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Palace complex - Zabytek.pl

Palace complex

palace Słomowo

Słomowo, 1

woj. wielkopolskie, pow. obornicki, gm. Rogoźno - obszar wiejski

The palace complex in Słomowo is particularly notable for its layout, which utilises the estate’s varied landform in a remarkably successful manner.

The Classicist palace is considered to be a copy of Petit Trianon - a small château in Versaille, designed by J. A. Gabriel. The outbuilding is an interesting architectural example of converting a manor farm building into living quarters.


The French Classicist palace was built in 1904-06 according to the project of Stanisław Borecki, as an almost exact copy of Petit Trianon - a small château in Versaille, designed by J. A. Gabriel.

The outbuilding was probably built in the second half of the 19th century, together with other farm buildings in the manor farm yard. In 1905, at the time of construction of the new Turno family residence, it was rebuilt and given a fashionable appearance, due to its location on the axis of the access road leading to the palace.

The landscape park was established in the second half of the 19th century at the same time as the manor farm, however prior to the construction of the new palace building.


The Jan Turno’s residence is situated at the highest point of the park. On the western side of the palace, there is a depression which houses the manor farm complex, while on its northern side there are two manor outbuildings. The residence and the closer outbuilding are both enclosed with a joint decorative fence.

In direct vicinity of the manor farm yard, there is a gate with fragments of a brick wall and a road which leads to the palace and the outbuildings from the west. In a ravine north of the palace, there is a pond crossed by a stream; on an hill behind the pond, one can see the manor church of the Turno family (currently parish church of the Assumption of the BVM), which also serves as a tomb chapel. In the next niche, there is a small lake, overlooked by a Roman Catholic graveyard. On a flat terrain to the east of the three hills, there extend meadows and village buildings. The whole space makes for a superbly arranged architectural and landscape complex, which consciously utilises the local moraine landform.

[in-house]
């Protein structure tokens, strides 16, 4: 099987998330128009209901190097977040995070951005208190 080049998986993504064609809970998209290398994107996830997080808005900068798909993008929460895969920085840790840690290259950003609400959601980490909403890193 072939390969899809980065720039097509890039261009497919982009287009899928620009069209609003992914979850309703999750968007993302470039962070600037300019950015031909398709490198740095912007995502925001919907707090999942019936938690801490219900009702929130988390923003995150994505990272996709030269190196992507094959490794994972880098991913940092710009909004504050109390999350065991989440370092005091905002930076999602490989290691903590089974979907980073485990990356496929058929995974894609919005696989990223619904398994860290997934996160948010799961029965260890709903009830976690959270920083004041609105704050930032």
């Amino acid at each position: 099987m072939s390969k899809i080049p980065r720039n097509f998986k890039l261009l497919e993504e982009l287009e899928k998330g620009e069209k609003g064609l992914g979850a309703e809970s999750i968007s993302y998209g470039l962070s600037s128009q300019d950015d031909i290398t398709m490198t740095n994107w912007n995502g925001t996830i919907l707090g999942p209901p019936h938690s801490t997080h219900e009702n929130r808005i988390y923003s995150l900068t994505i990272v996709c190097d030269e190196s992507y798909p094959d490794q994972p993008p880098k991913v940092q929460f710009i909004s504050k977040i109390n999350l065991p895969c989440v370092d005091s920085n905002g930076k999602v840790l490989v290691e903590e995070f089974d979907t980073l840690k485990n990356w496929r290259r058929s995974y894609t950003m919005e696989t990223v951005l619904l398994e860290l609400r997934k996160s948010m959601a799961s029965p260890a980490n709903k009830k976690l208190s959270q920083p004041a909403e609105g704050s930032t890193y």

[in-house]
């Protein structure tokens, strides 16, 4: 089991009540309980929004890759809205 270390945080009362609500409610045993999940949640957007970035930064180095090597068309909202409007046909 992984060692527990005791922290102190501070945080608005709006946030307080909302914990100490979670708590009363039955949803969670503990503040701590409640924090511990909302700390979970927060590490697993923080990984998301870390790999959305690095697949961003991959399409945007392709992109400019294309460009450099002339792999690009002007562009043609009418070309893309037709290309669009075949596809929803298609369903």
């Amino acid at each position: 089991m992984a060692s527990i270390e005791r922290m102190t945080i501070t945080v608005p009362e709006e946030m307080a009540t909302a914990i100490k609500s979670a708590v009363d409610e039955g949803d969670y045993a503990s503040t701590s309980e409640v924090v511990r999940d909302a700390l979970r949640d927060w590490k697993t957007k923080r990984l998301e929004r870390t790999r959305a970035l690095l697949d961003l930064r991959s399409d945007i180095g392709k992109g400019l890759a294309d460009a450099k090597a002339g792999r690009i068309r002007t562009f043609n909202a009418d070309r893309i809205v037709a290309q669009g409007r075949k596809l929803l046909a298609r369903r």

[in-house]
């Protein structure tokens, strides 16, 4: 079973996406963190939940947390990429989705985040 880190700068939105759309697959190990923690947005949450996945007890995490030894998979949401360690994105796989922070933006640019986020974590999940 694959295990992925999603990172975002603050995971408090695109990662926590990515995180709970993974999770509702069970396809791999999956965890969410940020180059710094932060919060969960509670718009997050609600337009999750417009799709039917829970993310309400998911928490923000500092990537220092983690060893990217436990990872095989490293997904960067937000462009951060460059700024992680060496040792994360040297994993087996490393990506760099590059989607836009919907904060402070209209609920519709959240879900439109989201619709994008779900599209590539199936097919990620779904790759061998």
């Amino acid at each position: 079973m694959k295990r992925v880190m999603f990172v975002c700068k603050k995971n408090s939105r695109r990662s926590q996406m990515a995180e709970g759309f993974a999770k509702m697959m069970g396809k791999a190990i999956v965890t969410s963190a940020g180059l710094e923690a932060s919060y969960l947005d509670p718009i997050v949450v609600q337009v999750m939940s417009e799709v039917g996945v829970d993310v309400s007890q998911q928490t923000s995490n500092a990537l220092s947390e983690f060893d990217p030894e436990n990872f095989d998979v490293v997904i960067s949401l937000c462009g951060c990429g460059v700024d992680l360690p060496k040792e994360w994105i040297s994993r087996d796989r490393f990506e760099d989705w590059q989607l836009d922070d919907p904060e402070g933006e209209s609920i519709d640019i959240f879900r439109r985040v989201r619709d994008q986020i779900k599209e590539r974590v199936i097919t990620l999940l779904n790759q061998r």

Built on a floor plan close to a square, it has slightly differing façades with varied depth avant-corps on the axes. A brick structure, plastered, two-storey, on a high basement, topped with a pronounced cornice resting on brackets and an attic with a balustrade. Hip, butterfly roof. Rusticated plinth level. The western (front) façade has five axes, with a storied avant-corps supporting a terrace and a portico, which rests on four Corinthian, engaged, giant-order columns. On the third axis, there is a portal which features wooden, panel door, 2/3 glass, with a decorative, forged grate. Stone stairs over an circular opening lead to a terrace. The northern (side) façade has three axes and a two-storey avant-corps with four giant order pilasters. The western (side) façade has three axes, with a false avant-corps and four Corinthian pilasters. Under the ground floor windows, there are ceramic panels decorated with an egg-and-dart motif, identical to the one on the fence which surrounds the palace; at the ground floor level, there is a projecting portal which leads to the basement. Eastern garden façade follows a five-axis design, with a pronounced avant-corps, a terrace, and a giant order portico with four Corinthian pilasters and four Corinthian columns supporting a coffer ceiling. On the 2nd and 3rd axis, there are two pairs of panel doors with a transom light. External brick stairs over a large, circular decorative opening. The stairs and the terrace have balustrades with an egg-and-dart motif, on the terrace the balustrade stretches between bases of the columns, on the stairs - between decorative posts. In all of the façades, there are door and window openings in the shape of rectangles, framed by surrounds with side extensions. Preserved window and door woodwork. Ceramic column capitals, brackets, and a brick-coloured egg-and-dart.